We are all very likely to have to cope with the death of a family member, friend or neighbor several times in our lives.
About 8 out of every 1,000 people in the U.S. die each year. Whether the cause of death is an illness, accident or something else we need to be able to cope.
The loss of a loved one can turn your life upside down. Read on to learn some helpful tips for coping with death and moving on.
The Right Way to Grieve
Any guide to coping with the death of a loved one that suggests that there is a right way to do it does not recognize how complex our responses to death can be. The circumstances of each death are unique. The relationships, personalities, beliefs, and needs of every individual are very different.
The challenge of coping can be eased by some suggestions. This guide may help you find your way through the difficulties of how to cope with death and dying. You may find it helpful to reach out to others or you may prefer to keep yourself to yourself until you are able to move on.
The emotions associated with grieve can be varied. It’s common for people to refuse to accept the fact of death. This denial of death in the face of certain evidence might seem strange but it’s one of several possible responses to death that are natural aspects of grief.
Other emotional reactions to death are feeling numb, feeling shocked or even that it is something to be ashamed of or to hide. Sometimes irrational feelings of guilt arise or an attempt to work out how you could have prevented the death.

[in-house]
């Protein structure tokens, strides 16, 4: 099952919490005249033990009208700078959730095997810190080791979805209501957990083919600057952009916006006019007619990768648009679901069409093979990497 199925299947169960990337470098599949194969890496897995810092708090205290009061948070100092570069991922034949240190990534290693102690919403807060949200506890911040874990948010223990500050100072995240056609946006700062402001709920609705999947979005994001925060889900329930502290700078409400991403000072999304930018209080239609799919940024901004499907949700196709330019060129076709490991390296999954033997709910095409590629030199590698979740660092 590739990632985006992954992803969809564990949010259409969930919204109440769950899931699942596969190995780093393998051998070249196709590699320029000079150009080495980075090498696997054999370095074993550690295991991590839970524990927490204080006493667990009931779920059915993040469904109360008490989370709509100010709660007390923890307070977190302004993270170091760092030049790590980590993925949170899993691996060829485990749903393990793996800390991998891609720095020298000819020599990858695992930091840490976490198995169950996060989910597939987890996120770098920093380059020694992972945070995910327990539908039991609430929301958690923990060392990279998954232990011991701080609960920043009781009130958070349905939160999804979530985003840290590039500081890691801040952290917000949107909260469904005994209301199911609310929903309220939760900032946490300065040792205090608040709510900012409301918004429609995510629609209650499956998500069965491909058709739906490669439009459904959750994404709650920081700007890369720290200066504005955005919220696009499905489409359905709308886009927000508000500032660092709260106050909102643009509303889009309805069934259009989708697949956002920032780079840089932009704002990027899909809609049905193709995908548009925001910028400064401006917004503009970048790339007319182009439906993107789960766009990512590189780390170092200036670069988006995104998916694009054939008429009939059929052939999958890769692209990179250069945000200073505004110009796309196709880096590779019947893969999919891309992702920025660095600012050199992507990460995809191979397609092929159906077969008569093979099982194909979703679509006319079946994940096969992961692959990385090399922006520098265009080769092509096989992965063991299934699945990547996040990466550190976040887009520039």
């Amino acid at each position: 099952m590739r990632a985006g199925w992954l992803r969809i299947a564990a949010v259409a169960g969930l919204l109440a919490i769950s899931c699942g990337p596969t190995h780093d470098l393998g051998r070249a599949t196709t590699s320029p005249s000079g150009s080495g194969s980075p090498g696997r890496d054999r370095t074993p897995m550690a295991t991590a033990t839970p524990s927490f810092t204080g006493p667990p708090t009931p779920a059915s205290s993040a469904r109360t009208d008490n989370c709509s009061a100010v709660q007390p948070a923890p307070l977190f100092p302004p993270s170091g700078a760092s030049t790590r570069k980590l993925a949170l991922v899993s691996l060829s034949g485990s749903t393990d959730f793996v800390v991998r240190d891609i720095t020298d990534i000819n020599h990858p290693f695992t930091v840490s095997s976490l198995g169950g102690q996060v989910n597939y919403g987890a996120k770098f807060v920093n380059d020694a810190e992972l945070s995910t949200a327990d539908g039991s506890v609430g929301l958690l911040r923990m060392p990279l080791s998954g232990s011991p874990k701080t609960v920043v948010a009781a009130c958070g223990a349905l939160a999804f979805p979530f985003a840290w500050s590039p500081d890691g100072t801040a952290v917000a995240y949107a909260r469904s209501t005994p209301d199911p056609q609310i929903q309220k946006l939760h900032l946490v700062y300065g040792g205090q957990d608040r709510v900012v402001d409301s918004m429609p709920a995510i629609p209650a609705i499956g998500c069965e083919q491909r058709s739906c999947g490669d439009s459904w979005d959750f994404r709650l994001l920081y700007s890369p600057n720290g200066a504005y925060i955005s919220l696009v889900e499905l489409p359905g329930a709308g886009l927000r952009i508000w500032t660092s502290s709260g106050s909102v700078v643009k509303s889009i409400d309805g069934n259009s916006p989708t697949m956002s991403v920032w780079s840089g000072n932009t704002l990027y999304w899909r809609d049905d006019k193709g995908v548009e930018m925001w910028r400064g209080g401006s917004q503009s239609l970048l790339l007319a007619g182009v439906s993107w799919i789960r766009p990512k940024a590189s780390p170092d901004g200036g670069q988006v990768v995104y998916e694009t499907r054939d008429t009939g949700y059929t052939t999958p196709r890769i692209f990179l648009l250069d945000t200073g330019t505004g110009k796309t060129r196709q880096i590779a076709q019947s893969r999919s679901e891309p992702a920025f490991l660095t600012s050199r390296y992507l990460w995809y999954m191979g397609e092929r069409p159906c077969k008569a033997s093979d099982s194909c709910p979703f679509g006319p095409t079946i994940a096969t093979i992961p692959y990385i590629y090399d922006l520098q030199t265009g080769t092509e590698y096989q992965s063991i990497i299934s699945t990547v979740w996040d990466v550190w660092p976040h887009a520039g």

You may have feelings of regret about things you have said or done or left unsaid or undone. You may feel angry about or towards the deceased person. Feeling low or even depressed is also possible.
Your feelings can be complicated by the circumstances of your loved one’s death. If it was a possible wrongful death you may want to see more professional guidance.
Grief is Natural
These feelings associated with grief are natural. They are shared by many people when a loved one dies. You may want to ignore these emotions but this can mean that you take longer to process them and move on.
You may try to distract yourself from these emotions by throwing yourself into work, caring for others or trying not to think about it. Grief is not only normal. It may also be necessary for you to cope with losing a loved one.
Take time to face your emotional reaction to death. A little time for yourself to deal with all the feelings and circumstances of death may be good for both you and for the other people around you that you love. If you can take some time off work or school, do so.
Sometimes there are physical symptoms associated with grieving. You may experience stomach upsets or pain, loss of appetite and trouble sleeping. If you have an existing illness it may get worse and you may be more prone to infections and medical conditions.
Failure to express your feelings of grief may mean that it takes longer for you to build up your resilience against physical ailments. The connection between emotional, psychological, and physical health is well illustrated in our response to loss.